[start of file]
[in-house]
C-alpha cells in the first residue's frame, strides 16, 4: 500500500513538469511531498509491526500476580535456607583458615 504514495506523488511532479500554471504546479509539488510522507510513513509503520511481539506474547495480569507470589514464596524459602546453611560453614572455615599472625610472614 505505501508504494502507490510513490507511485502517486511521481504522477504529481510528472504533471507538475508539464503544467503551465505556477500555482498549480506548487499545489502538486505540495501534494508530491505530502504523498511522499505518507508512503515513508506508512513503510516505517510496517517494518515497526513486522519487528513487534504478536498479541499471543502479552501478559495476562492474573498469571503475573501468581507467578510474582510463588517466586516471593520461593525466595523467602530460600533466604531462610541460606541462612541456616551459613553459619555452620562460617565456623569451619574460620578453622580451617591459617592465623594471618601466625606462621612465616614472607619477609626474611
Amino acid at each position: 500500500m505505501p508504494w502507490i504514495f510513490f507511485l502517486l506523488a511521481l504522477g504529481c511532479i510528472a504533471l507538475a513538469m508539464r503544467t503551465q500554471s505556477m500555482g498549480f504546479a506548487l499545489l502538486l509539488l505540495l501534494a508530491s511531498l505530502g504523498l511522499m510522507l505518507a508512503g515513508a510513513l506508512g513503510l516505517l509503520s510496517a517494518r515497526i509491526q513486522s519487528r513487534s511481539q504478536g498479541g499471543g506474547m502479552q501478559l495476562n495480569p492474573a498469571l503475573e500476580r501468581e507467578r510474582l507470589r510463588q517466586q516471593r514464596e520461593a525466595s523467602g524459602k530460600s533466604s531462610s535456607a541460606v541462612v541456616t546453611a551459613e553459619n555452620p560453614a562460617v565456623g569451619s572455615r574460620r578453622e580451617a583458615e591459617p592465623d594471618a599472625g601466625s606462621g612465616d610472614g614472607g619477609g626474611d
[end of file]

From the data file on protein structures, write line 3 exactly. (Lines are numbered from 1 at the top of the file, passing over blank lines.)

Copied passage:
Amino acid at each position: 500500500m505505501p508504494w502507490i504514495f510513490f507511485l502517486l506523488a511521481l504522477g504529481c511532479i510528472a504533471l507538475a513538469m508539464r503544467t503551465q500554471s505556477m500555482g498549480f504546479a506548487l499545489l502538486l509539488l505540495l501534494a508530491s511531498l505530502g504523498l511522499m510522507l505518507a508512503g515513508a510513513l506508512g513503510l516505517l509503520s510496517a517494518r515497526i509491526q513486522s519487528r513487534s511481539q504478536g498479541g499471543g506474547m502479552q501478559l495476562n495480569p492474573a498469571l503475573e500476580r501468581e507467578r510474582l507470589r510463588q517466586q516471593r514464596e520461593a525466595s523467602g524459602k530460600s533466604s531462610s535456607a541460606v541462612v541456616t546453611a551459613e553459619n555452620p560453614a562460617v565456623g569451619s572455615r574460620r578453622e580451617a583458615e591459617p592465623d594471618a599472625g601466625s606462621g612465616d610472614g614472607g619477609g626474611d